Skip to main content

Woodworker nabs cameo on Animal Planet

Eric Saperstein is using television as a way of drawing national attention to his custom woodworking business, Artisans of the Valley, in Pennington, N.J. The company builds reproductions and eclectic custom designs. In September, Saperstein’s furniture was featured on the new Animal Planet show “Tanked.”

The sea chest bunk bed, produced by Artisans of the Valley for "Tanked," a television show on Animal Planet.

“In February, I received a call from Nancy Glass Productions. They were looking for someone to do a project for a new reality show about Acrylic Tank Manufacturing, a Las Vegas-based company that produces custom fish tanks and other acrylic items,” says Saperstein.

The show, which premiered Aug. 19, features two brothers-in-law, Wayde King and Brett Raymer, as they build “some of the most outrageous, larger-than-life and one-of-a-kind tanks for some of the most striking fish and clients around,” according to the show’s website. Saperstein was commissioned to build a bunk bed that would house the tank on the top rack.

Saperstein created a sea chest-themed bunk bed in collaboration with Michael Pietras, a friend from high school with whom he’s worked in the past. It was delivered to New York City for the show’s filming and the episode aired Sept. 9.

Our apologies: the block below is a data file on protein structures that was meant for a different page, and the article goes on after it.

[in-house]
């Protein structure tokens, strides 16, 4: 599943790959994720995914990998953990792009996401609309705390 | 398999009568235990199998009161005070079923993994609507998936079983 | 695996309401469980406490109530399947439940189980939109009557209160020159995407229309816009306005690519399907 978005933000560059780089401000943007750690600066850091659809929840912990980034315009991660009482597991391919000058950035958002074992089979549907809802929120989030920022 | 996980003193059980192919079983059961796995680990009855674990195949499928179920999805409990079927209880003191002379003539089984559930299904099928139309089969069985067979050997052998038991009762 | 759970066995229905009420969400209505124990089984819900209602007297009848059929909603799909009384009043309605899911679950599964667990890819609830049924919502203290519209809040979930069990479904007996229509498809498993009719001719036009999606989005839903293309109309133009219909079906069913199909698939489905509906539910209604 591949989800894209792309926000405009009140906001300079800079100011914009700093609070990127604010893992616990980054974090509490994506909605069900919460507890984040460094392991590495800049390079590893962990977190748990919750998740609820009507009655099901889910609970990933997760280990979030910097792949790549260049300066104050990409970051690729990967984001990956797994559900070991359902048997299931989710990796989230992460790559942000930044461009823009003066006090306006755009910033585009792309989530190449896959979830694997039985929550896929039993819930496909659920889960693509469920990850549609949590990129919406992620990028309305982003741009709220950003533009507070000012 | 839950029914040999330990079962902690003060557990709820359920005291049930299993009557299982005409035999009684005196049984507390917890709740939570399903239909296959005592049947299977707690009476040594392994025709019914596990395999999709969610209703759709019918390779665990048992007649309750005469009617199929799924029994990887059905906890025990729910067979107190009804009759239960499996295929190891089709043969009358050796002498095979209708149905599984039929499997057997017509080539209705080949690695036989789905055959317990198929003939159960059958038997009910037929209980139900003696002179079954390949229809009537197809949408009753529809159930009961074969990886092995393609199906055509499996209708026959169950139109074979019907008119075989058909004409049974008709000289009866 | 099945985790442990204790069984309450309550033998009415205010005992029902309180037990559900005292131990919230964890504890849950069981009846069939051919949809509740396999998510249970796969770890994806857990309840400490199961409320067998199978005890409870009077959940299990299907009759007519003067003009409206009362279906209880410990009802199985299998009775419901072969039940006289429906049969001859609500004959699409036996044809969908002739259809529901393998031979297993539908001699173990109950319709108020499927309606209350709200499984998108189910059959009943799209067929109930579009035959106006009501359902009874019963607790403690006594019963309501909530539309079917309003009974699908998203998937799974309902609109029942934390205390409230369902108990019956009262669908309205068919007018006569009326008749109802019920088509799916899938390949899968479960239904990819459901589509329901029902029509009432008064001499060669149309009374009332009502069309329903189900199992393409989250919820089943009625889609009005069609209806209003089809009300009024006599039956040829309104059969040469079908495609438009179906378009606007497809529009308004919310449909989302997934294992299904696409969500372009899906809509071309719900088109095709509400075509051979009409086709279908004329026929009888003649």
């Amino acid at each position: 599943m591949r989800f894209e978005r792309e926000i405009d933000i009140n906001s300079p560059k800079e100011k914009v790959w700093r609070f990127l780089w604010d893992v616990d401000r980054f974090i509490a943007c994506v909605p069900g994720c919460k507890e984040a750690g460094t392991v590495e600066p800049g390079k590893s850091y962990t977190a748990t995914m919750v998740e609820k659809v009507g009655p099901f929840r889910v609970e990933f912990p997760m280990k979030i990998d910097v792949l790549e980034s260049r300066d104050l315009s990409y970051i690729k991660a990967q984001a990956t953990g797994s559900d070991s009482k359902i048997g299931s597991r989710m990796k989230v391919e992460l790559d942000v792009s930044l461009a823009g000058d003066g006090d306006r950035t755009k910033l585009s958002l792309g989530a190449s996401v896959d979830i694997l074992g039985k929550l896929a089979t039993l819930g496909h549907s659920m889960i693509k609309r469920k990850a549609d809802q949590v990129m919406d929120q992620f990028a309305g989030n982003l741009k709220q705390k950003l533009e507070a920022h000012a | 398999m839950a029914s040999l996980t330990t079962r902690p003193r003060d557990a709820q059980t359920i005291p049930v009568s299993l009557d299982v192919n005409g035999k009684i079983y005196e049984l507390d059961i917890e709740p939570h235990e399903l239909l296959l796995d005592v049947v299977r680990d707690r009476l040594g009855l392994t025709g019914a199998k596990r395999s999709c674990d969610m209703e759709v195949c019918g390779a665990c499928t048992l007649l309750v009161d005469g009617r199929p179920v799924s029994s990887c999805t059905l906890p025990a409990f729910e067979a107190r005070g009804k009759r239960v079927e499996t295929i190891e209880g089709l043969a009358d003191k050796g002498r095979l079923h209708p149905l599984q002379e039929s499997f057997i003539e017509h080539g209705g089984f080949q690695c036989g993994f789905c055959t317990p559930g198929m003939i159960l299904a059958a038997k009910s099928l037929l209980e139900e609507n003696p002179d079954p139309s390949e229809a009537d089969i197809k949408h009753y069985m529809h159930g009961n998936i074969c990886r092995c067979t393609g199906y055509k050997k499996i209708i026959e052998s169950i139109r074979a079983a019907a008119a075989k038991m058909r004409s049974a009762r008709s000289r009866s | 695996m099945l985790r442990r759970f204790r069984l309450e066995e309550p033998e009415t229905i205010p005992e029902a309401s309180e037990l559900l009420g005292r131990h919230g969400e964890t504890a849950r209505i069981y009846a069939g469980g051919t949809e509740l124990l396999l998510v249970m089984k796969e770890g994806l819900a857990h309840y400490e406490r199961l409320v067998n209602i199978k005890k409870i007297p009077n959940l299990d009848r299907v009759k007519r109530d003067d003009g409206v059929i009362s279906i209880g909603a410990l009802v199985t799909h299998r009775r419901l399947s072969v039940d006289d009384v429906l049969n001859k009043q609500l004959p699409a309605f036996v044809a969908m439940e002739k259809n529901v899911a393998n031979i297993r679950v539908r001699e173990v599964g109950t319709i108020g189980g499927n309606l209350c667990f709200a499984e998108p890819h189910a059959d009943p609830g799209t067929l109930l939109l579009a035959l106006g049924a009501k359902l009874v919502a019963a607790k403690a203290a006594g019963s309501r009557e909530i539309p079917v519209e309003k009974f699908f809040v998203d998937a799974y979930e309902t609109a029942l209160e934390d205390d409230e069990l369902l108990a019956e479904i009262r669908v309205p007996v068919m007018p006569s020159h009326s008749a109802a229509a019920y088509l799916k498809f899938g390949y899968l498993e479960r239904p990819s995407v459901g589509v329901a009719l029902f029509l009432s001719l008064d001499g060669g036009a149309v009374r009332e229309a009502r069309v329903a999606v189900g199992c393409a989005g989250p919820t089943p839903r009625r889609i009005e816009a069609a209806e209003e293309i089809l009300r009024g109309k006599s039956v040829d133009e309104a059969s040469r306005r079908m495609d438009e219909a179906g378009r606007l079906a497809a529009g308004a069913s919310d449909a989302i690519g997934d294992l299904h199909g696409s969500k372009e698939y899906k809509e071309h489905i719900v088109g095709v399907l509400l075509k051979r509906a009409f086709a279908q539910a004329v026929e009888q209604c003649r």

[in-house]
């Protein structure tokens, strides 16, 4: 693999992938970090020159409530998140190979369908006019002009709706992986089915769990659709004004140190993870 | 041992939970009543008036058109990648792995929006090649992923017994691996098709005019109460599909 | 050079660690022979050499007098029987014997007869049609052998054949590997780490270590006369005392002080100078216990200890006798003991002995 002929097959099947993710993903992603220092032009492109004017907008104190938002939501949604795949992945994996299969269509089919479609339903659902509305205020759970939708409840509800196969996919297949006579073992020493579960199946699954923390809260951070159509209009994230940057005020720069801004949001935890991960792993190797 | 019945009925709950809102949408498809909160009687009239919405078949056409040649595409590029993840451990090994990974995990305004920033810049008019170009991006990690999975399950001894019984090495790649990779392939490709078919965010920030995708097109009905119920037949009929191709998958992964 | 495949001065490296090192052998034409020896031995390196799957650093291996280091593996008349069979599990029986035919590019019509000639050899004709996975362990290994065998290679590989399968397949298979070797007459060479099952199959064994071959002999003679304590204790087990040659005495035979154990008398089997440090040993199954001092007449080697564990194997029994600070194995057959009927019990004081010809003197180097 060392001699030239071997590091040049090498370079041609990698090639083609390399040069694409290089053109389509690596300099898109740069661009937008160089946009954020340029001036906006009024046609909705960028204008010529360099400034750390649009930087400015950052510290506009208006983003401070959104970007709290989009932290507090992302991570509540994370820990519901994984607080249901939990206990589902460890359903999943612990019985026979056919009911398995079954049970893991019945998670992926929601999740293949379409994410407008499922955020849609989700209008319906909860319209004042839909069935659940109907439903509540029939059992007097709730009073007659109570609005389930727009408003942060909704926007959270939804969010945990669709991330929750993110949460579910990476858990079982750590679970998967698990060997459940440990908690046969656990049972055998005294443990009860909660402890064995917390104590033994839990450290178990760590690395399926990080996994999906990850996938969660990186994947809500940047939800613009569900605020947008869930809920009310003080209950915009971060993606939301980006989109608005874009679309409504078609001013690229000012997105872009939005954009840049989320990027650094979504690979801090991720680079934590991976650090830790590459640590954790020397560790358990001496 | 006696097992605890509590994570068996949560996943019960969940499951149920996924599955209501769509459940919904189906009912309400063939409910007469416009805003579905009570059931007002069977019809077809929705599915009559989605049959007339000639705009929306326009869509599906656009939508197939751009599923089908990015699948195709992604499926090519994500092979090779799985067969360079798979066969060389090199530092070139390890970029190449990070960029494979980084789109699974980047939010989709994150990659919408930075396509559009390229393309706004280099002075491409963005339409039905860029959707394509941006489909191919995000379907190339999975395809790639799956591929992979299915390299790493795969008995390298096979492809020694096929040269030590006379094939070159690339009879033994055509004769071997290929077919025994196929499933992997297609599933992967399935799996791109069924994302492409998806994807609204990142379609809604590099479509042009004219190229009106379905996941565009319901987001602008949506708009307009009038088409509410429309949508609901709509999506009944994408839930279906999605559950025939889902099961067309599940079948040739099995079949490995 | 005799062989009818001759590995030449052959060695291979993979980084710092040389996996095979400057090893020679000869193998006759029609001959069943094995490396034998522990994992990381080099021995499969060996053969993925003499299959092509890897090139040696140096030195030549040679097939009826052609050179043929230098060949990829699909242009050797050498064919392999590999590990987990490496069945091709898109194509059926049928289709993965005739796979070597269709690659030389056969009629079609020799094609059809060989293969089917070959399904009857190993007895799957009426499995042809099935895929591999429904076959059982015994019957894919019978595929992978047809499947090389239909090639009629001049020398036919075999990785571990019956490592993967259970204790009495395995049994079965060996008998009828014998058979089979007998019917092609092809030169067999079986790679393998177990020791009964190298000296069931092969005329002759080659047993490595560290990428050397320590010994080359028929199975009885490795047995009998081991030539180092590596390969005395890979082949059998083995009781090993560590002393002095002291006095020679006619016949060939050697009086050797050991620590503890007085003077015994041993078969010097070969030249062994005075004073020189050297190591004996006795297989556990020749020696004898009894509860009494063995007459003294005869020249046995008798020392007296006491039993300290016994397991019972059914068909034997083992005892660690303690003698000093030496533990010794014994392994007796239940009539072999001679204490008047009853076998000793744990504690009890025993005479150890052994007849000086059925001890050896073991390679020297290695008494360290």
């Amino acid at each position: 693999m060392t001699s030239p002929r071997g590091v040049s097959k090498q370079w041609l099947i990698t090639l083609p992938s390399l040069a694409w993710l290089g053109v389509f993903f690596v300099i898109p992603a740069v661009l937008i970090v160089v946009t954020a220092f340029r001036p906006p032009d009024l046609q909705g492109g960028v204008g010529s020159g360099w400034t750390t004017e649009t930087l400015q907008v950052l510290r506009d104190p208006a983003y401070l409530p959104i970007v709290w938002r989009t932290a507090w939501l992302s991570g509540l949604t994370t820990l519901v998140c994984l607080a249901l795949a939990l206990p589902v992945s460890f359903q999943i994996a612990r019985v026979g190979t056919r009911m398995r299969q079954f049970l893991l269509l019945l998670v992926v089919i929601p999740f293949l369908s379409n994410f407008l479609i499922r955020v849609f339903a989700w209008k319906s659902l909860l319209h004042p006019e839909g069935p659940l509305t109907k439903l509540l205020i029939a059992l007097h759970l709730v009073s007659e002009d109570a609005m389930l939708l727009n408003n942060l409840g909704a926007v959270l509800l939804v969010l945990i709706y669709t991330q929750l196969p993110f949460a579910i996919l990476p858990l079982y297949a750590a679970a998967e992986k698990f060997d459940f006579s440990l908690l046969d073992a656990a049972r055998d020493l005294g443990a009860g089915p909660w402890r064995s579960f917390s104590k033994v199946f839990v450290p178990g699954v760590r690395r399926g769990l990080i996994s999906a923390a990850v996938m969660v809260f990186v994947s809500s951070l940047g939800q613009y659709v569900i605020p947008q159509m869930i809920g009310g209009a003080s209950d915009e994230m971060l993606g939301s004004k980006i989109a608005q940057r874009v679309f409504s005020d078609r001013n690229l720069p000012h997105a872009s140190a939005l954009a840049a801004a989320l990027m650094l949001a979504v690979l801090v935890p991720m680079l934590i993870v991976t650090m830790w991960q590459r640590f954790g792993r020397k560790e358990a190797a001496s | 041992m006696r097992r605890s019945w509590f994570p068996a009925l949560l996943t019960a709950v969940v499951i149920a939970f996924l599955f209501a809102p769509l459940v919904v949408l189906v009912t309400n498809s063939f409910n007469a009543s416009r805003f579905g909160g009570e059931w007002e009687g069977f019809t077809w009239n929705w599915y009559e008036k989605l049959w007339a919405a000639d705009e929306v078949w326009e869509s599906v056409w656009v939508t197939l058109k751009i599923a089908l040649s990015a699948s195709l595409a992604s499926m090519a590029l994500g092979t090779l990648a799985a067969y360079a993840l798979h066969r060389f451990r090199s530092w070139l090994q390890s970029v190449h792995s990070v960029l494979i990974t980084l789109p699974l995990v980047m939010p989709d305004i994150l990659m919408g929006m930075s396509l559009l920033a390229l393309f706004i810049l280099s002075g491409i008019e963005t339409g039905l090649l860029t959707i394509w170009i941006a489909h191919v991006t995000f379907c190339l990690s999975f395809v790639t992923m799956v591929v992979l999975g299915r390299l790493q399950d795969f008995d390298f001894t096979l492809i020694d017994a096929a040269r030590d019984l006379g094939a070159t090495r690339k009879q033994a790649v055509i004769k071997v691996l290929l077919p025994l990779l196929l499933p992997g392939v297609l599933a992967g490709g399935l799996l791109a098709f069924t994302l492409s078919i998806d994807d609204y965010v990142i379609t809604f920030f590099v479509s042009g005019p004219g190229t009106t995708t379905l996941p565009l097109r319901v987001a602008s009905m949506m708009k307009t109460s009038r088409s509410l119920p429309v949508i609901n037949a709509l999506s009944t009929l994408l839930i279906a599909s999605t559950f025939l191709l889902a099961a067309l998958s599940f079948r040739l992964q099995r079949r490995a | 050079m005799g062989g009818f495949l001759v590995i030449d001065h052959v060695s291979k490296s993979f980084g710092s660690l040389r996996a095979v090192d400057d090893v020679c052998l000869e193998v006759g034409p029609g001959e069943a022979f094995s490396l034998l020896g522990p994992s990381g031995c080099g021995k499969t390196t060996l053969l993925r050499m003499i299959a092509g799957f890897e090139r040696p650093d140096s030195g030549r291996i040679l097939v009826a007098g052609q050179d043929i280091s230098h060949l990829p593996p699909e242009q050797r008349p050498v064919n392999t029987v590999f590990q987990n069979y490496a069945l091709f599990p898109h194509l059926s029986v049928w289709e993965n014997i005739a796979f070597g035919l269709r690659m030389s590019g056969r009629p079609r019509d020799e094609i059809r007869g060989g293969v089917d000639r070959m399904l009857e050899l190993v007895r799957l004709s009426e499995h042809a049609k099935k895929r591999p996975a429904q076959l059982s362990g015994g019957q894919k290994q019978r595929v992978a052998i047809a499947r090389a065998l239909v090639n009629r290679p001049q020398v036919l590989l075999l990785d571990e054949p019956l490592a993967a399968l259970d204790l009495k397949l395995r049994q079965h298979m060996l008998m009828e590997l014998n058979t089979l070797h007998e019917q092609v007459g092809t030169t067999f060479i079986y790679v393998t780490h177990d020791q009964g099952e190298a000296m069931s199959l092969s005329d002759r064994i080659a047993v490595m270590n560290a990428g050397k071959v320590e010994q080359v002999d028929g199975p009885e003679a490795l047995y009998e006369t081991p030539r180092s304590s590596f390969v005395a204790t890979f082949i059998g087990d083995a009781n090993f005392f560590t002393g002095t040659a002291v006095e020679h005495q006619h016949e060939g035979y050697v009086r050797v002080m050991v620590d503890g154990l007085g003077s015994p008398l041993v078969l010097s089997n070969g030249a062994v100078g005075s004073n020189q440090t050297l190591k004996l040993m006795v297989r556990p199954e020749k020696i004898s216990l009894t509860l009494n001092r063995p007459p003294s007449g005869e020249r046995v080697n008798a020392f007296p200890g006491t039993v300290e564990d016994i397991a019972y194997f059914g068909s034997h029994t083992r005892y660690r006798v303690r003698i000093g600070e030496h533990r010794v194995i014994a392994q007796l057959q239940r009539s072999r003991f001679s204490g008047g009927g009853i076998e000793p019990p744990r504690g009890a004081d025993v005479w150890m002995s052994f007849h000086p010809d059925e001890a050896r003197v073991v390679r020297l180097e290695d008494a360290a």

Image placeholder title

Saperstein wasn’t paid for his work and he only got a few seconds of airtime. But it’s the media coverage he’s banking on.

“It’s really about getting your name out there,” he says. “You have to play the game with the producers. They will say whatever they have to say to get you to do it. In the end, you never know what you’re going to get, so you have to parlay it yourself. So what we did was take the fact that we were going to be on the show and turn it into all the local press that we could get.”

Saperstein believes producers found him through his website,, and association with The experience got him thinking about starring in his own reality series. Stay tuned.

This article originally appeared in the December 2011 issue.

Related Articles